BORIS Johnson could yet survive the partygate scandal, experts have predicted, as a new poll shows nearly two-thirds of people in the UK think he should go if he gets more fines for Downing Street parties.

The Prime Minister paid a £50 penalty last week after police concluded he had broken his own lockdown laws at a gathering for his birthday on June 19, 2020. Others present including Chancellor Rishi Sunak and Johnson’s wife Carrie were also fined.

It means Johnson has become the UK’s first serving prime minister to be sanctioned for breaking the law and he could face several more fines.

The new YouGov poll, published by The Times yesterday, found 53% of people in Britain think he should go now – rising to 63% if he is issued with more fines.

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Johnson is reportedly ­spending the Easter weekend at Chequers ­preparing a statement for the ­Commons on Tuesday, having said he will “set the record straight”.

The fine led to renewed calls for Johnson to resign over the scandal, with SNP Westminster leader Ian Blackford saying he had “repeatedly misled Parliament”.

And the Prime Minister will have to defend himself against this claim – with intentionally misleading ­parliament an offence punishable by resignation under the ministerial code.

The reaction among Tories has been mixed – while some MPs have called for him to go, nearly all cabinet ministers have publicly backed both Johnson and the Chancellor.

Lord Wolfson quit as a justice ­minister, saying that he had come to the “inevitable conclusion that there was repeated rule-breaking, and breaches of the criminal law, in ­Downing Street”.

The peer concluded he had no ­option but to resign considering “my ministerial and professional ­obligations to support and uphold the rule of law”.

However, Scottish Tory leader Douglas Ross is among those who have backtracked on earlier demands the Prime Minister should resign – claiming talk of a leadership contest should be put on pause while the war in Ukraine is ongoing.

Tim Durrant, associate director of the Institute for Government (IfG) think tank, pointed out Johnson’s survival depends on the views of ­Conservative MPs.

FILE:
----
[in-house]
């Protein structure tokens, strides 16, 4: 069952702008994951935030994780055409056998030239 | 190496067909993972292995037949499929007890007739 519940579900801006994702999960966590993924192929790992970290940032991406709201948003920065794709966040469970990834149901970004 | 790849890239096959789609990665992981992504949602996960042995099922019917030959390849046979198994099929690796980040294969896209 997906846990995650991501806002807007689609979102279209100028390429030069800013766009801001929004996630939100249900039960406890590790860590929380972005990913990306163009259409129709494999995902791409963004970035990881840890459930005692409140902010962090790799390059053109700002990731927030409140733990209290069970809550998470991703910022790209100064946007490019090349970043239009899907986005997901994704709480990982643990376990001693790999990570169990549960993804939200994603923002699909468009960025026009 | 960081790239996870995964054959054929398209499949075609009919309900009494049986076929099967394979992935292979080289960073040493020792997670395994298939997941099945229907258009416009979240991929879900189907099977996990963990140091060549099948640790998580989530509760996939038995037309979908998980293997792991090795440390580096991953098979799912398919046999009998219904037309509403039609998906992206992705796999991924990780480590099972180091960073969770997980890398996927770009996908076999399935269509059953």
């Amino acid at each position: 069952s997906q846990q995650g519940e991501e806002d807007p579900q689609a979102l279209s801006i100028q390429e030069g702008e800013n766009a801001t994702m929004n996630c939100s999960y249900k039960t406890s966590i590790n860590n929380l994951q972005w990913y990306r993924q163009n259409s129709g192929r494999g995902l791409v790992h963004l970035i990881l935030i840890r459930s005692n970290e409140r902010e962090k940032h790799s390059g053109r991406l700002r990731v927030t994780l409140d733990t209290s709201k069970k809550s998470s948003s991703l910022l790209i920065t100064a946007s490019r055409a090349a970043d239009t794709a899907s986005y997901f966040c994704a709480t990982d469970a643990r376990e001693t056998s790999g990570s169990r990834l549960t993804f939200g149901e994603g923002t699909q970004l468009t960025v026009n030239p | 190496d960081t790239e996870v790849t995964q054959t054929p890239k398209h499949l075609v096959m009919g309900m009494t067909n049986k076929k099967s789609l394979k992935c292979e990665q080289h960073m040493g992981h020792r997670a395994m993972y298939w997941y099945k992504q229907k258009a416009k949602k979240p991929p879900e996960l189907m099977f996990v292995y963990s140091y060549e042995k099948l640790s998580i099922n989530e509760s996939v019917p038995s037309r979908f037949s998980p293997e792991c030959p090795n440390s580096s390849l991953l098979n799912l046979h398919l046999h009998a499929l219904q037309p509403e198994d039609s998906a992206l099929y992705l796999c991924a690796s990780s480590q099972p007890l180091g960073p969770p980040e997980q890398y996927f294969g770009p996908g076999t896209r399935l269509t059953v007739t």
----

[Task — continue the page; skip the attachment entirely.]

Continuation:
He told the Sunday National that “currently it seems clear that they’ve decided to support him”.

He said: “Johnson led the Conservatives to their biggest electoral ­success in decades – many of the current MPs feel they owe their seats to him and his ‘Get Brexit Done’ campaign.

“There is also a question about who would be the next leader – various names have been discussed but there is no clear frontrunner, so a leadership contest would be a moment of uncertainty.

“MPs have also pointed to the war in Ukraine, the UK’s support for the Ukrainian government and the relationship between Johnson and Zelenskyy as reasons why there should not be a change of leader at the moment.”

Some Conservative MPs have said they will wait until the publication of the full investigation by Sue Gray, which some reports have suggested could be as early as next week.

Durrant said it was unlikely to be published until after the local elections on May 5 and it was difficult to predict what happens next given how the cost of living crisis and events in Ukraine have succeeded in “knocking partygate off the headlines”.

He added: “[Johnson has] said he will correct the record in parliament – it’s not clear yet what form that will take.

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“There have also been reports that opposition MPs will table some kind of motion criticising him – again, we don’t know exactly how that will work at this stage. It’s clear that this will be a topic of debate and discussion in parliament though.”

Writing in a blog post published by the IfG, he concluded: “The reaction of Conservative MPs – informed by the views of their constituents and potentially by the local election results in May – is what will decide whether these fines affect Johnson’s future.

“Throughout all of the scandals of the last year, they have always had the power to remove their confidence in Johnson’s leadership; their revealed preference has always been to not do so. From the reaction so far, it seems likely that they will choose the same approach this time.

“The consequences of that decision are their responsibility.”